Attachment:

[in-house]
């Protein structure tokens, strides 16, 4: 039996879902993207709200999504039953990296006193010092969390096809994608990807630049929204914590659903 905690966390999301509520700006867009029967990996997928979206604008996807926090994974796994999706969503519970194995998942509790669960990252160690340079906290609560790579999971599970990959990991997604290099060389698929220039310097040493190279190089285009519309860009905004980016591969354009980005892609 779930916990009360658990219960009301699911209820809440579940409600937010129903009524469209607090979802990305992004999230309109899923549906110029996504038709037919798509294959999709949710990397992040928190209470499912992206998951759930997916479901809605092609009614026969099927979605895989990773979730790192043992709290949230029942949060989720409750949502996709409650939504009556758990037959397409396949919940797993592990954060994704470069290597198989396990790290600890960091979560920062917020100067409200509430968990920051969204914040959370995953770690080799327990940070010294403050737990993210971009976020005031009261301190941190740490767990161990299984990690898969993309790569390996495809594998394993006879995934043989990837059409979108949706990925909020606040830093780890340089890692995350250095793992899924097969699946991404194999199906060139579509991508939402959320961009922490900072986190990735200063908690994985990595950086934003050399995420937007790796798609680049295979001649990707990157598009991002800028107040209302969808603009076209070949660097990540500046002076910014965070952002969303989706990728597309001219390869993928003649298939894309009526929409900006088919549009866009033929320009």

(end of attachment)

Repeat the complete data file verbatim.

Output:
[in-house]
């Protein structure tokens, strides 16, 4: 039996879902993207709200999504039953990296006193010092969390096809994608990807630049929204914590659903 905690966390999301509520700006867009029967990996997928979206604008996807926090994974796994999706969503519970194995998942509790669960990252160690340079906290609560790579999971599970990959990991997604290099060389698929220039310097040493190279190089285009519309860009905004980016591969354009980005892609 779930916990009360658990219960009301699911209820809440579940409600937010129903009524469209607090979802990305992004999230309109899923549906110029996504038709037919798509294959999709949710990397992040928190209470499912992206998951759930997916479901809605092609009614026969099927979605895989990773979730790192043992709290949230029942949060989720409750949502996709409650939504009556758990037959397409396949919940797993592990954060994704470069290597198989396990790290600890960091979560920062917020100067409200509430968990920051969204914040959370995953770690080799327990940070010294403050737990993210971009976020005031009261301190941190740490767990161990299984990690898969993309790569390996495809594998394993006879995934043989990837059409979108949706990925909020606040830093780890340089890692995350250095793992899924097969699946991404194999199906060139579509991508939402959320961009922490900072986190990735200063908690994985990595950086934003050399995420937007790796798609680049295979001649990707990157598009991002800028107040209302969808603009076209070949660097990540500046002076910014965070952002969303989706990728597309001219390869993928003649298939894309009526929409900006088919549009866009033929320009």